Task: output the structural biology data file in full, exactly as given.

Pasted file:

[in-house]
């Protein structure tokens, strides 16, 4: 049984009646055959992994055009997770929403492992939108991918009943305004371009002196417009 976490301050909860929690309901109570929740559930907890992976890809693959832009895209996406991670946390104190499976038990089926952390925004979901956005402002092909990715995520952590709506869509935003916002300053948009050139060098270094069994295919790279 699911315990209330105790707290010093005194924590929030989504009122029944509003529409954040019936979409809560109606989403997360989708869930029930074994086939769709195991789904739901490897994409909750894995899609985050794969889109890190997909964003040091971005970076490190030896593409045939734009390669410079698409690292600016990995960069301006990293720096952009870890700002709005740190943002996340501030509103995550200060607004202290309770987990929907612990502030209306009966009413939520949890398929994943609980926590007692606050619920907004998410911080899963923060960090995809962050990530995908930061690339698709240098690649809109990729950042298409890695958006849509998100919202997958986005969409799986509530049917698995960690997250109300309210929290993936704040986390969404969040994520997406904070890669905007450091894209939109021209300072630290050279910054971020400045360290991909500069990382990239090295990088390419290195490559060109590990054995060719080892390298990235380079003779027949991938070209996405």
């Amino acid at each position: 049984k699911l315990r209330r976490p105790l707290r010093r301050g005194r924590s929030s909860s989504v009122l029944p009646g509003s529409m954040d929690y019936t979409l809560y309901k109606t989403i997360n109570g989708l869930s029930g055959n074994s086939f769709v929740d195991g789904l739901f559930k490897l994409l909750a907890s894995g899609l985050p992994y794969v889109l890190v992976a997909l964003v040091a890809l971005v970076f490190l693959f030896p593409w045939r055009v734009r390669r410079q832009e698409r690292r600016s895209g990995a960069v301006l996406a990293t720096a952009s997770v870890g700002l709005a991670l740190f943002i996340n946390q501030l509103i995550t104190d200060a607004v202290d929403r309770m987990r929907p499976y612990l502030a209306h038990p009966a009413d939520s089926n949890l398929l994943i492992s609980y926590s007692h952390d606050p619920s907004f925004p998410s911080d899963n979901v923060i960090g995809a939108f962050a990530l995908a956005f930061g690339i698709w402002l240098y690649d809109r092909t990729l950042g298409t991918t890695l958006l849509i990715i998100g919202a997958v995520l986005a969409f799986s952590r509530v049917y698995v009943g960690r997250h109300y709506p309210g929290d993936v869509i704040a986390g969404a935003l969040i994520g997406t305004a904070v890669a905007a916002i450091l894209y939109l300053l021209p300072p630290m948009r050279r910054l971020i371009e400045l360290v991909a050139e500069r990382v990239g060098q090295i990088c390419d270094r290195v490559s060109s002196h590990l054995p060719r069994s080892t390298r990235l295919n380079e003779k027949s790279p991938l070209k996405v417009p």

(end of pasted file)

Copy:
[in-house]
């Protein structure tokens, strides 16, 4: 049984009646055959992994055009997770929403492992939108991918009943305004371009002196417009 976490301050909860929690309901109570929740559930907890992976890809693959832009895209996406991670946390104190499976038990089926952390925004979901956005402002092909990715995520952590709506869509935003916002300053948009050139060098270094069994295919790279 699911315990209330105790707290010093005194924590929030989504009122029944509003529409954040019936979409809560109606989403997360989708869930029930074994086939769709195991789904739901490897994409909750894995899609985050794969889109890190997909964003040091971005970076490190030896593409045939734009390669410079698409690292600016990995960069301006990293720096952009870890700002709005740190943002996340501030509103995550200060607004202290309770987990929907612990502030209306009966009413939520949890398929994943609980926590007692606050619920907004998410911080899963923060960090995809962050990530995908930061690339698709240098690649809109990729950042298409890695958006849509998100919202997958986005969409799986509530049917698995960690997250109300309210929290993936704040986390969404969040994520997406904070890669905007450091894209939109021209300072630290050279910054971020400045360290991909500069990382990239090295990088390419290195490559060109590990054995060719080892390298990235380079003779027949991938070209996405």
């Amino acid at each position: 049984k699911l315990r209330r976490p105790l707290r010093r301050g005194r924590s929030s909860s989504v009122l029944p009646g509003s529409m954040d929690y019936t979409l809560y309901k109606t989403i997360n109570g989708l869930s029930g055959n074994s086939f769709v929740d195991g789904l739901f559930k490897l994409l909750a907890s894995g899609l985050p992994y794969v889109l890190v992976a997909l964003v040091a890809l971005v970076f490190l693959f030896p593409w045939r055009v734009r390669r410079q832009e698409r690292r600016s895209g990995a960069v301006l996406a990293t720096a952009s997770v870890g700002l709005a991670l740190f943002i996340n946390q501030l509103i995550t104190d200060a607004v202290d929403r309770m987990r929907p499976y612990l502030a209306h038990p009966a009413d939520s089926n949890l398929l994943i492992s609980y926590s007692h952390d606050p619920s907004f925004p998410s911080d899963n979901v923060i960090g995809a939108f962050a990530l995908a956005f930061g690339i698709w402002l240098y690649d809109r092909t990729l950042g298409t991918t890695l958006l849509i990715i998100g919202a997958v995520l986005a969409f799986s952590r509530v049917y698995v009943g960690r997250h109300y709506p309210g929290d993936v869509i704040a986390g969404a935003l969040i994520g997406t305004a904070v890669a905007a916002i450091l894209y939109l300053l021209p300072p630290m948009r050279r910054l971020i371009e400045l360290v991909a050139e500069r990382v990239g060098q090295i990088c390419d270094r290195v490559s060109s002196h590990l054995p060719r069994s080892t390298r990235l295919n380079e003779k027949s790279p991938l070209k996405v417009p």